Based on your research and understanding of the issue, begin brainstorming possible outcomes. When you first start brainstorming, it's worth considering every possible solution, even if it might seem silly or unusual. This gives you a broader range of options to choose from. Brainstorming as part of a group also helps you find a wider range of possible solutions.
4. Compare the options
Once you have some possible solutions, it's necessary to compare them. Consider the risks or possible obstacles that might arise from each solution and the chances of the decision leading to a successful outcome. For some decisions, it might be necessary to think about long-term consequences in addition to immediate ones. Comparing the options helps you discount some ideas and focus on the most viable ways to proceed.
5. Make a final decision
Comparing the options is likely to have reduced the number of ways to proceed, and this allows you to make a final decision. Sometimes you may see a clear way to proceed. In other cases, it's necessary to choose between several imperfect solutions. If you find decision-making difficult, it might be advisable to make your final decision fairly quickly. This makes it harder to change your mind or dwell on various possibilities.
6. Implement the decision
Once you make your decision, start implementing it. The work this involves depends on the decision itself. As part of implementing your decision, it might be sensible to think of mitigating strategies for potential challenges or risks. Often, it's worth communicating your decision clearly, including the plan for how to proceed and what issues might arise with other colleagues.
7. Review the decision
At a later stage, it's a good idea to review the decision and identify what's changed as a result. Try to remain objective. Focus on whether the decision achieved the desired results and think about how you might improve your decision-making in this way in the future. Sometimes, seeking feedback from others is also beneficial here.
Other tips for decision-making
Some people naturally find it more difficult to make decisions than others, but there are some other tips you can use when you're making decisions. These suggestions improve your ability to make a final decision and may help you make more effective decisions. Using these suggestions alongside the process of making reasoned decisions may improve your skills and confidence:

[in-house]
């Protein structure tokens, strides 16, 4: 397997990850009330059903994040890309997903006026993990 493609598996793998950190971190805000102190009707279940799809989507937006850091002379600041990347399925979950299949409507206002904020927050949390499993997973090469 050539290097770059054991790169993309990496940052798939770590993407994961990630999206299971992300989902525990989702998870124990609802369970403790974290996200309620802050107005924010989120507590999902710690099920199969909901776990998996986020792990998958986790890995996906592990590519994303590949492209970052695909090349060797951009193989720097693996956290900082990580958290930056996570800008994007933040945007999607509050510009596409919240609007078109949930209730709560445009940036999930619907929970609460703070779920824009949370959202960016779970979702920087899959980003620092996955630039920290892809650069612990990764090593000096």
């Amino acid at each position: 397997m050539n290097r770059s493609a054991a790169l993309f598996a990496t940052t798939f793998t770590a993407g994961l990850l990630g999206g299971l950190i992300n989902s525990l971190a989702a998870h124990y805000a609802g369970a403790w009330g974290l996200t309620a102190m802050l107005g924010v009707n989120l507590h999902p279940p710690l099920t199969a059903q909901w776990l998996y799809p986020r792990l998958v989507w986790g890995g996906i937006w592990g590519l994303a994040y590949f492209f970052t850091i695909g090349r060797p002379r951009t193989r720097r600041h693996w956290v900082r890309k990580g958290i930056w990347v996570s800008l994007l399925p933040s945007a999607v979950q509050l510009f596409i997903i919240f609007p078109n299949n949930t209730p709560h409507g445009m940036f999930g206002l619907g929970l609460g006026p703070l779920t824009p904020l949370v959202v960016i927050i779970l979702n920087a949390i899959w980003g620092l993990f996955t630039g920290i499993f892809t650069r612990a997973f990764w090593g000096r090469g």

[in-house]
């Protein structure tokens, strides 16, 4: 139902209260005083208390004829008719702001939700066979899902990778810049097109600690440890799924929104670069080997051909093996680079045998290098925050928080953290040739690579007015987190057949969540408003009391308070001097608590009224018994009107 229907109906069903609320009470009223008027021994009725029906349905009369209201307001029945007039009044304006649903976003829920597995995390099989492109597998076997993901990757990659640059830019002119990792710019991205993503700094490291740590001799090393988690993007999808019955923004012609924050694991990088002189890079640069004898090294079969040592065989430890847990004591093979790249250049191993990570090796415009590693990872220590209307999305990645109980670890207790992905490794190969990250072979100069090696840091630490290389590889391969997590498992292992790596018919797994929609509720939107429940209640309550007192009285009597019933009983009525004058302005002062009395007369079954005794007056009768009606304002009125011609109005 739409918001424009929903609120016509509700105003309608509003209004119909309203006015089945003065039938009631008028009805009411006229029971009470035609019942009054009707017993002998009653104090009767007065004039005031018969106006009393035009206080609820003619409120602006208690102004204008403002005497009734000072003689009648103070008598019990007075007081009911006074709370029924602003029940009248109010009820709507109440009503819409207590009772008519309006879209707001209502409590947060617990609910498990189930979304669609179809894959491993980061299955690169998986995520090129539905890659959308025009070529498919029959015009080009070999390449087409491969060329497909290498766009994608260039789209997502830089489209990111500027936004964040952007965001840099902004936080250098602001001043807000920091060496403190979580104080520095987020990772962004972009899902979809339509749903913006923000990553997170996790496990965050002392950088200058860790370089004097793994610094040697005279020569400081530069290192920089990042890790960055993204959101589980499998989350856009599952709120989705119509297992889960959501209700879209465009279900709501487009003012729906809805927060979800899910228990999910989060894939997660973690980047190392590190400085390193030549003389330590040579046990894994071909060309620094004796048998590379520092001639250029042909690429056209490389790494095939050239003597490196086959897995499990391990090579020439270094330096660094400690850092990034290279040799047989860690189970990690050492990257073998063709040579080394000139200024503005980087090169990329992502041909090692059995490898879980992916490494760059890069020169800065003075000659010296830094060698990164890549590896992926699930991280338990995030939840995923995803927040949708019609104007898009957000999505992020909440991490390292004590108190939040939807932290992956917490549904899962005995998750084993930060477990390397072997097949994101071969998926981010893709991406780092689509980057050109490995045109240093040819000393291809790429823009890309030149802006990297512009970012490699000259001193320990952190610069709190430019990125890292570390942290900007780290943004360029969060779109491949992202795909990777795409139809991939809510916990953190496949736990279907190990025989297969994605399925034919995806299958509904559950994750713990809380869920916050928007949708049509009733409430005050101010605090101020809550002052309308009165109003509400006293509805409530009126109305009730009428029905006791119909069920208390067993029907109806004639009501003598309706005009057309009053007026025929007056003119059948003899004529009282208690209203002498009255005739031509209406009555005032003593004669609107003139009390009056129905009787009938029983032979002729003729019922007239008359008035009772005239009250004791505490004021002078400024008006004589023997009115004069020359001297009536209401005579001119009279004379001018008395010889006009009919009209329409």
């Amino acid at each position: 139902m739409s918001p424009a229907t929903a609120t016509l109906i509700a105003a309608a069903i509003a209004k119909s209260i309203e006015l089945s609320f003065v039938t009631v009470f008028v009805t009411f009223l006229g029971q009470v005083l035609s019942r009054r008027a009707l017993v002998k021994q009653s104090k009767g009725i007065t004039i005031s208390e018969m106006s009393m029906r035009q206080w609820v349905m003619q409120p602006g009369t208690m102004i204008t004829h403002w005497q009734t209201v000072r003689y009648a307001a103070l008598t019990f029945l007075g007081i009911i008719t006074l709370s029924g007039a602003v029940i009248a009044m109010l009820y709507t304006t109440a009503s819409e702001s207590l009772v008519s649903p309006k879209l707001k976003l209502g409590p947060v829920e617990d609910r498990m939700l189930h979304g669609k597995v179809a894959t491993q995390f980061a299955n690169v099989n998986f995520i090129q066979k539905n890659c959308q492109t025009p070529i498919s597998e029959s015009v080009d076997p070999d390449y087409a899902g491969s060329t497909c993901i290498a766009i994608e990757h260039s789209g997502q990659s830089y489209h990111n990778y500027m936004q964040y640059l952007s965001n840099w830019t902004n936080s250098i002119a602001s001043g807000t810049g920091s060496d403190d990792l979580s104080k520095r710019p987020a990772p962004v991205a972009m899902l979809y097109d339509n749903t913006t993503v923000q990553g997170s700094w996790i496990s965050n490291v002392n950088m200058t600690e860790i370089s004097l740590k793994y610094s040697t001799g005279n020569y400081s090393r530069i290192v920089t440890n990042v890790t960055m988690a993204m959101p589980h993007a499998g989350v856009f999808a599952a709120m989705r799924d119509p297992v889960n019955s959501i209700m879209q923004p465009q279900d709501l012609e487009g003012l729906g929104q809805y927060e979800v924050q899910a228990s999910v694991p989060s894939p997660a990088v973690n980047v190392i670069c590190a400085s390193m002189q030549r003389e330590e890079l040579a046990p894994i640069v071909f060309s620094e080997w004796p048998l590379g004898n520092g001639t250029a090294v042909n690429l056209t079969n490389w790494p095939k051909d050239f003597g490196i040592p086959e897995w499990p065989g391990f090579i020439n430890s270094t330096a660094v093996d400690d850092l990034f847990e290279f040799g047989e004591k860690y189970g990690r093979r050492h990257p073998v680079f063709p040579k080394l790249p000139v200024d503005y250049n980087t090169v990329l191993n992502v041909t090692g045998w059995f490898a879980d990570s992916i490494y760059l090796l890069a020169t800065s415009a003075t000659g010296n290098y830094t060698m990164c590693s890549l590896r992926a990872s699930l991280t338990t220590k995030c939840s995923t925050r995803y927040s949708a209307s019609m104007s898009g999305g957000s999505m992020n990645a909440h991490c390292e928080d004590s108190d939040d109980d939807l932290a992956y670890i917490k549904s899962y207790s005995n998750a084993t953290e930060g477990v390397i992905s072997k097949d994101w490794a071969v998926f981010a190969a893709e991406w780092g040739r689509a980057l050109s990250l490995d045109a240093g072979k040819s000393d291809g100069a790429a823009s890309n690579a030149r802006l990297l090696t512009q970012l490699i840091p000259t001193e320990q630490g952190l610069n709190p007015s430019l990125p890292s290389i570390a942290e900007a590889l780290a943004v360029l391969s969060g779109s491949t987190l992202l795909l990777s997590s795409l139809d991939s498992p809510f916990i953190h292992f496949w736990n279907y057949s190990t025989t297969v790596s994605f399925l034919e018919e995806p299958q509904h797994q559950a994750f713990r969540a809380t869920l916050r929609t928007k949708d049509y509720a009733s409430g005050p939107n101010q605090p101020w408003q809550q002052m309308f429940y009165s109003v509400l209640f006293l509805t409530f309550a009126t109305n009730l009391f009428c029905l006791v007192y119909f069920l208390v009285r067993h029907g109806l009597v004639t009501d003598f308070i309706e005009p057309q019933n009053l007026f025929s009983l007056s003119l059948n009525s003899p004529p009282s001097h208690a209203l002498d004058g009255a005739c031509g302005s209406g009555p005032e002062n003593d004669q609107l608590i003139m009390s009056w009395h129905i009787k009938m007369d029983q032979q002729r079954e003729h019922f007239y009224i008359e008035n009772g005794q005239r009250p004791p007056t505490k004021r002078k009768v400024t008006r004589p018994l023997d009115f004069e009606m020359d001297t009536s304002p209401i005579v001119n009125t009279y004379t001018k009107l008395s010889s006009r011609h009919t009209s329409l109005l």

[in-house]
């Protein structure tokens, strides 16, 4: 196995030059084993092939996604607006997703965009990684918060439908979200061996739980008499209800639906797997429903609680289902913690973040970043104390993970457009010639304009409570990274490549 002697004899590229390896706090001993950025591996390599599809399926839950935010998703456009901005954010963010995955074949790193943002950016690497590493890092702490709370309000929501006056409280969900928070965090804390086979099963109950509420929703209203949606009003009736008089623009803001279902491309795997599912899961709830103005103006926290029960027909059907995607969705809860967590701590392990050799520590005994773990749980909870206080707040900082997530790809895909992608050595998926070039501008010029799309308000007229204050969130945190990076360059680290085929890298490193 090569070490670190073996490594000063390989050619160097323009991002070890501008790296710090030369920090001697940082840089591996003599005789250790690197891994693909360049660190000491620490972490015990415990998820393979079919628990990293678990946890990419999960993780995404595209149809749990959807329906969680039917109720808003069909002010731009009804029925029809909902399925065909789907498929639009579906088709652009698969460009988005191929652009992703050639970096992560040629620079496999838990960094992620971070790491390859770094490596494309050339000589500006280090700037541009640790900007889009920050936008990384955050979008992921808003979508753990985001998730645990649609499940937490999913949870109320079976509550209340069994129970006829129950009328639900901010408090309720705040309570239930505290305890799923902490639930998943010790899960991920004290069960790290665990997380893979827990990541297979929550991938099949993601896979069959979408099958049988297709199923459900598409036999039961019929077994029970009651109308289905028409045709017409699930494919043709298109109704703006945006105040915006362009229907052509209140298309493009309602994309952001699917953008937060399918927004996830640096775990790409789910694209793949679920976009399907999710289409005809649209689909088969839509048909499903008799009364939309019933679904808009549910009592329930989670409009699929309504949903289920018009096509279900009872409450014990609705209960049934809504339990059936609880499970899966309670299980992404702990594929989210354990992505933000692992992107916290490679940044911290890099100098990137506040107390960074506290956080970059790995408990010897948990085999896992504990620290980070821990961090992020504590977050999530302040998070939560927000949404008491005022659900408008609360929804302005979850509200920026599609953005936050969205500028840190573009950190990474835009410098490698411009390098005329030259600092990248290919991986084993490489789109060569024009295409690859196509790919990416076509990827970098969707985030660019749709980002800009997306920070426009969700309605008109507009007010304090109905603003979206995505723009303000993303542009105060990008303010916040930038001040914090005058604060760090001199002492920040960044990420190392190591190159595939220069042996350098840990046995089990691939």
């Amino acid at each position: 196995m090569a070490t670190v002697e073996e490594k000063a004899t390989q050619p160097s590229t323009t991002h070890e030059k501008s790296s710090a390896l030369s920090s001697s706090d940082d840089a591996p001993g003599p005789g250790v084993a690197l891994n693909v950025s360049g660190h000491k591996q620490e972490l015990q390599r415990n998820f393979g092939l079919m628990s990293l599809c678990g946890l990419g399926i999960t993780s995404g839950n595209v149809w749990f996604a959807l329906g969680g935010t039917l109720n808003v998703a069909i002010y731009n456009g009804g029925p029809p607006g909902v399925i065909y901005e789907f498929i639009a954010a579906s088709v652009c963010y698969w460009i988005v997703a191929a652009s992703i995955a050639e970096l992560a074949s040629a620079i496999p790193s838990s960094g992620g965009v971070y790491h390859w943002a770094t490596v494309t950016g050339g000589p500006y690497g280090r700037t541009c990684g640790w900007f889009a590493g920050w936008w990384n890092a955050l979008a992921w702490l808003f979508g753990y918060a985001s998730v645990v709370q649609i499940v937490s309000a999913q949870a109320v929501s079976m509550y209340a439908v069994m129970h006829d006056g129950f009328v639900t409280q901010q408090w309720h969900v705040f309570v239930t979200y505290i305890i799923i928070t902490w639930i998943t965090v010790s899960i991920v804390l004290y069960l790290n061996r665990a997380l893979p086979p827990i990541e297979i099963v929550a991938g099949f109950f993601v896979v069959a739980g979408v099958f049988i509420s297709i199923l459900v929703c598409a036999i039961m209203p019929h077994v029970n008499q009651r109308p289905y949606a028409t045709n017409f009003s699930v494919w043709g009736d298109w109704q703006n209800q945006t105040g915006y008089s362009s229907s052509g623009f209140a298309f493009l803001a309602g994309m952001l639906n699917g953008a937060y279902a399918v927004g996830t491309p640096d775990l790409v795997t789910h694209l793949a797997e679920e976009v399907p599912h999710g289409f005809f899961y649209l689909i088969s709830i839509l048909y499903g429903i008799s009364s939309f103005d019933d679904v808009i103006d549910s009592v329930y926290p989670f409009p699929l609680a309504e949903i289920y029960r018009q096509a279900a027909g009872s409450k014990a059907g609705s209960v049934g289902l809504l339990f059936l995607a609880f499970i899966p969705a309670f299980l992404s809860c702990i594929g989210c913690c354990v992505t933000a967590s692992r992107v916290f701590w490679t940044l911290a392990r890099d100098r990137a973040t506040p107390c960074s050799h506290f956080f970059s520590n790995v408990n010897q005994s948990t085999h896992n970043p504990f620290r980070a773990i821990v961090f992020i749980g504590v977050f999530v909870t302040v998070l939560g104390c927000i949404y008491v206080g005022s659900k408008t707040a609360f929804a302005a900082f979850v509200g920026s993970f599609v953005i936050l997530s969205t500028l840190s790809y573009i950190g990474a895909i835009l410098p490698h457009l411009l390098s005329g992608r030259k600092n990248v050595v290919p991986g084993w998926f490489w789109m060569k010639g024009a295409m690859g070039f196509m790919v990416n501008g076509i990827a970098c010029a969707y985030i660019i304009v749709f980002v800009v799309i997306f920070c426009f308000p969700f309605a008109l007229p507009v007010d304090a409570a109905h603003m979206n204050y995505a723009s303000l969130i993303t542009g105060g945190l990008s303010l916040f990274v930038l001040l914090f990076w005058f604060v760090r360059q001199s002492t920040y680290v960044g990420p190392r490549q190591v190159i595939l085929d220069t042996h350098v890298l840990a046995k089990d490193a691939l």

Take your time
While some decisions require immediate action, in most cases, you can take your time to make a decision. When you're making a decision, it's worth finding out whether you have a time limit. If you have some time to consider your decision, it's sensible to use it. Be aware that influencing factors may change if you take too long to make a decision, so aim to still make decisions in a timely fashion.
Get input from other people
While it's important that you stay in control of your own decision-making, it's sometimes helpful to get input from other people. Colleagues or managers may have previously been in a similar position and be able to offer you advice. Alternatively, other people may give you an insight into how a decision might impact them and their work. This helps you make a decision that's more informed.
Being open-minded allows you to consider more options and new ways of proceeding. This attitude increases your chances of making an effective decision and identifying an appropriate way to make progress. Open-mindedness is also beneficial during the brainstorming stage, as it helps you think creatively and generate more ideas.
Consider both risks and benefits
For each potential solution, it's wise to consider both the risks and benefits it carries. This gives you a balanced view of each possible outcome and the impact it might have. You can, therefore, compare the options more accurately. Being aware of both the risks and benefits also helps you plan strategies for any risks and challenges that might arise.
Remember what the goal is
Try to remember what the goal of your decision is throughout the decision-making process. Remembering the outcome you want to achieve helps you find a solution that's more likely to reach it. It also helps you focus your research on information that's relevant to the decision and reduces the chance of you becoming distracted by other factors.
Adapt to changes
In some cases, circumstances might change during the decision-making process. This might mean reconsidering some of the outcomes you're thinking about or gathering more information before brainstorming possibilities. Changes can mean making a decision takes longer, but adapting means you base your decision on current information and shorten the length of the process.